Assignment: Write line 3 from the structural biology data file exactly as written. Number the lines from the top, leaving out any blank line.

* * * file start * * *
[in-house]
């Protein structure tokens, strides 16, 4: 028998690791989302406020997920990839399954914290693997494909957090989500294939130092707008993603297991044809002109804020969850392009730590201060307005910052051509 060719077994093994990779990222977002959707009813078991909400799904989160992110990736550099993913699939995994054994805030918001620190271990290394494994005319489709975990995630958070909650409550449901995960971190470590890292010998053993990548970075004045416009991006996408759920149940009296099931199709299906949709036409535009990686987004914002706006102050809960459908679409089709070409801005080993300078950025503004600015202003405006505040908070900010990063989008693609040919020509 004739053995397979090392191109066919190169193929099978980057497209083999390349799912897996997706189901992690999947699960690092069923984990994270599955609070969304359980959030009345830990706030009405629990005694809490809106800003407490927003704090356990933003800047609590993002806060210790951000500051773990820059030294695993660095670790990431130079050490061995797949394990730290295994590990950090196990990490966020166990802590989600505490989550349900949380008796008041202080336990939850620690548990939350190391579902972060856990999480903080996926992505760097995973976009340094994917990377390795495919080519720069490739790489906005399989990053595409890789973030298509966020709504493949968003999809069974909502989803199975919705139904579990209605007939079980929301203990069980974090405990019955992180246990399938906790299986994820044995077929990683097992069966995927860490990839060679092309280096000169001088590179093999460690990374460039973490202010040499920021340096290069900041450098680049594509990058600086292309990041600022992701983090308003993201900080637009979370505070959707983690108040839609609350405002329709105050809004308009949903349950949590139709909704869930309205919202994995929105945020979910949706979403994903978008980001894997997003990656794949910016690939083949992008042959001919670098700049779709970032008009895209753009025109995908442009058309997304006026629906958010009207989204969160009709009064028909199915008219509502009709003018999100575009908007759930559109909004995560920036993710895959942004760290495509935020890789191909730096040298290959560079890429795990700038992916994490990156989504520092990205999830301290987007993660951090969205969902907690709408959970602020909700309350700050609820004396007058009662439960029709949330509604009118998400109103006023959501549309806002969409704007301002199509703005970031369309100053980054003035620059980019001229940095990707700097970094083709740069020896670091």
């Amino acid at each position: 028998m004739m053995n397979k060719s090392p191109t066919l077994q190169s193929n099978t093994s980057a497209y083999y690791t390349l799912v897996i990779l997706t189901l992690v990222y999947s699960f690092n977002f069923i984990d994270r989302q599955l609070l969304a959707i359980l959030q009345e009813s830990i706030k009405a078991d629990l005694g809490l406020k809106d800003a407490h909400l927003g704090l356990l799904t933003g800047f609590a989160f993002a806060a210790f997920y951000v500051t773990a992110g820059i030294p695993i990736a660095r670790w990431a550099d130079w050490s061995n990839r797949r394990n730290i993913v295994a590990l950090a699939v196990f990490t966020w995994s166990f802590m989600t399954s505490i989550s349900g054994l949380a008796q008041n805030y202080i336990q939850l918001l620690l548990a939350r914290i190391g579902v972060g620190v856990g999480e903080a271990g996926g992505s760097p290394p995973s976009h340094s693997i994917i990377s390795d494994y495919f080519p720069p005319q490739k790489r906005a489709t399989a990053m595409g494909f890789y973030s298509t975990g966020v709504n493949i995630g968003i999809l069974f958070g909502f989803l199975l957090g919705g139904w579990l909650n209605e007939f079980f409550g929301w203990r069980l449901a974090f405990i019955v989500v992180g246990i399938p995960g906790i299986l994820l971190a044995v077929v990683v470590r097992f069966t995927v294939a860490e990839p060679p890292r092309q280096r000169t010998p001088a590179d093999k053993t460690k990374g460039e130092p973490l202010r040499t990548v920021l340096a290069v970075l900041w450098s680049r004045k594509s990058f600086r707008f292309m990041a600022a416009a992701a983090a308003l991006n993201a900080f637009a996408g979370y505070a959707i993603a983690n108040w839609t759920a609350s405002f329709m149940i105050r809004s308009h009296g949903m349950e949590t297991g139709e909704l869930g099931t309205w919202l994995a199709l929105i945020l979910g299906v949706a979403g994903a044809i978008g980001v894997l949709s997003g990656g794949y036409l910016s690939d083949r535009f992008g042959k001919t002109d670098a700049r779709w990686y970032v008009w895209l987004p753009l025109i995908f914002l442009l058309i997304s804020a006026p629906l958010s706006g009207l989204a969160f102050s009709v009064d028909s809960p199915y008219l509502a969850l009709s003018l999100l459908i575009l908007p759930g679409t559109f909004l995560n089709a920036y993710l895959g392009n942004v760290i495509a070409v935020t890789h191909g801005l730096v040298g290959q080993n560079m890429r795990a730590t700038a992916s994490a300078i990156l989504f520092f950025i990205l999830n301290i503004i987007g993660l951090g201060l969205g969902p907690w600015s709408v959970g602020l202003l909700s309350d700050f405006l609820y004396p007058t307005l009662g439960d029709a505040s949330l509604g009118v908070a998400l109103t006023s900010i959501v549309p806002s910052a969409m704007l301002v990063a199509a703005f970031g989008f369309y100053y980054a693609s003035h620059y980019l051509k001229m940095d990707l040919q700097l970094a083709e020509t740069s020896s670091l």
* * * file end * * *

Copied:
């Amino acid at each position: 028998m004739m053995n397979k060719s090392p191109t066919l077994q190169s193929n099978t093994s980057a497209y083999y690791t390349l799912v897996i990779l997706t189901l992690v990222y999947s699960f690092n977002f069923i984990d994270r989302q599955l609070l969304a959707i359980l959030q009345e009813s830990i706030k009405a078991d629990l005694g809490l406020k809106d800003a407490h909400l927003g704090l356990l799904t933003g800047f609590a989160f993002a806060a210790f997920y951000v500051t773990a992110g820059i030294p695993i990736a660095r670790w990431a550099d130079w050490s061995n990839r797949r394990n730290i993913v295994a590990l950090a699939v196990f990490t966020w995994s166990f802590m989600t399954s505490i989550s349900g054994l949380a008796q008041n805030y202080i336990q939850l918001l620690l548990a939350r914290i190391g579902v972060g620190v856990g999480e903080a271990g996926g992505s760097p290394p995973s976009h340094s693997i994917i990377s390795d494994y495919f080519p720069p005319q490739k790489r906005a489709t399989a990053m595409g494909f890789y973030s298509t975990g966020v709504n493949i995630g968003i999809l069974f958070g909502f989803l199975l957090g919705g139904w579990l909650n209605e007939f079980f409550g929301w203990r069980l449901a974090f405990i019955v989500v992180g246990i399938p995960g906790i299986l994820l971190a044995v077929v990683v470590r097992f069966t995927v294939a860490e990839p060679p890292r092309q280096r000169t010998p001088a590179d093999k053993t460690k990374g460039e130092p973490l202010r040499t990548v920021l340096a290069v970075l900041w450098s680049r004045k594509s990058f600086r707008f292309m990041a600022a416009a992701a983090a308003l991006n993201a900080f637009a996408g979370y505070a959707i993603a983690n108040w839609t759920a609350s405002f329709m149940i105050r809004s308009h009296g949903m349950e949590t297991g139709e909704l869930g099931t309205w919202l994995a199709l929105i945020l979910g299906v949706a979403g994903a044809i978008g980001v894997l949709s997003g990656g794949y036409l910016s690939d083949r535009f992008g042959k001919t002109d670098a700049r779709w990686y970032v008009w895209l987004p753009l025109i995908f914002l442009l058309i997304s804020a006026p629906l958010s706006g009207l989204a969160f102050s009709v009064d028909s809960p199915y008219l509502a969850l009709s003018l999100l459908i575009l908007p759930g679409t559109f909004l995560n089709a920036y993710l895959g392009n942004v760290i495509a070409v935020t890789h191909g801005l730096v040298g290959q080993n560079m890429r795990a730590t700038a992916s994490a300078i990156l989504f520092f950025i990205l999830n301290i503004i987007g993660l951090g201060l969205g969902p907690w600015s709408v959970g602020l202003l909700s309350d700050f405006l609820y004396p007058t307005l009662g439960d029709a505040s949330l509604g009118v908070a998400l109103t006023s900010i959501v549309p806002s910052a969409m704007l301002v990063a199509a703005f970031g989008f369309y100053y980054a693609s003035h620059y980019l051509k001229m940095d990707l040919q700097l970094a083709e020509t740069s020896s670091l």